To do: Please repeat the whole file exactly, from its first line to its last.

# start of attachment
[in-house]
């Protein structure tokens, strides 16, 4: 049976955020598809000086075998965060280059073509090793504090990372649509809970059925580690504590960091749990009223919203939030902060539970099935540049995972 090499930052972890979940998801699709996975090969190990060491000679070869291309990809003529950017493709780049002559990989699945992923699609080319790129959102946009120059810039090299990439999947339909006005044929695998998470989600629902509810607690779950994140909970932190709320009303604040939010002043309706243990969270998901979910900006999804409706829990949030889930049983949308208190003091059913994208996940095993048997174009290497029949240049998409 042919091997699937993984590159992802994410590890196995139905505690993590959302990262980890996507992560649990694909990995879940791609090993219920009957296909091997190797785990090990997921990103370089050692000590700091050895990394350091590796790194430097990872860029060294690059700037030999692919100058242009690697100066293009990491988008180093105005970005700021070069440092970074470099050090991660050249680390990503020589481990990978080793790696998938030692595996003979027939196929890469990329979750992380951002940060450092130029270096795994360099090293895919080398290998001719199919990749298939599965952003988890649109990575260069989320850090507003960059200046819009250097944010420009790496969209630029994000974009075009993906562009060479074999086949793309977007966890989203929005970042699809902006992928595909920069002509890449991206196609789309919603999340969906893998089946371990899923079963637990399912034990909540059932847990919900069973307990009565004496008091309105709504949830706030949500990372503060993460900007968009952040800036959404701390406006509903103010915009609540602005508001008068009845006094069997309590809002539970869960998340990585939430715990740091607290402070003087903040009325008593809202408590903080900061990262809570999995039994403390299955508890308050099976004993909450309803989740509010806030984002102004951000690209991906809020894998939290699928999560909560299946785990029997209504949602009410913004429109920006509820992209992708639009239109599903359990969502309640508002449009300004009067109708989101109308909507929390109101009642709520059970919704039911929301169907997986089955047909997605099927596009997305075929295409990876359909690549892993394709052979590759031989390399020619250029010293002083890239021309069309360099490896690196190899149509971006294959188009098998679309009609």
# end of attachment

[in-house]
């Protein structure tokens, strides 16, 4: 049976955020598809000086075998965060280059073509090793504090990372649509809970059925580690504590960091749990009223919203939030902060539970099935540049995972 090499930052972890979940998801699709996975090969190990060491000679070869291309990809003529950017493709780049002559990989699945992923699609080319790129959102946009120059810039090299990439999947339909006005044929695998998470989600629902509810607690779950994140909970932190709320009303604040939010002043309706243990969270998901979910900006999804409706829990949030889930049983949308208190003091059913994208996940095993048997174009290497029949240049998409 042919091997699937993984590159992802994410590890196995139905505690993590959302990262980890996507992560649990694909990995879940791609090993219920009957296909091997190797785990090990997921990103370089050692000590700091050895990394350091590796790194430097990872860029060294690059700037030999692919100058242009690697100066293009990491988008180093105005970005700021070069440092970074470099050090991660050249680390990503020589481990990978080793790696998938030692595996003979027939196929890469990329979750992380951002940060450092130029270096795994360099090293895919080398290998001719199919990749298939599965952003988890649109990575260069989320850090507003960059200046819009250097944010420009790496969209630029994000974009075009993906562009060479074999086949793309977007966890989203929005970042699809902006992928595909920069002509890449991206196609789309919603999340969906893998089946371990899923079963637990399912034990909540059932847990919900069973307990009565004496008091309105709504949830706030949500990372503060993460900007968009952040800036959404701390406006509903103010915009609540602005508001008068009845006094069997309590809002539970869960998340990585939430715990740091607290402070003087903040009325008593809202408590903080900061990262809570999995039994403390299955508890308050099976004993909450309803989740509010806030984002102004951000690209991906809020894998939290699928999560909560299946785990029997209504949602009410913004429109920006509820992209992708639009239109599903359990969502309640508002449009300004009067109708989101109308909507929390109101009642709520059970919704039911929301169907997986089955047909997605099927596009997305075929295409990876359909690549892993394709052979590759031989390399020619250029010293002083890239021309069309360099490896690196190899149509971006294959188009098998679309009609």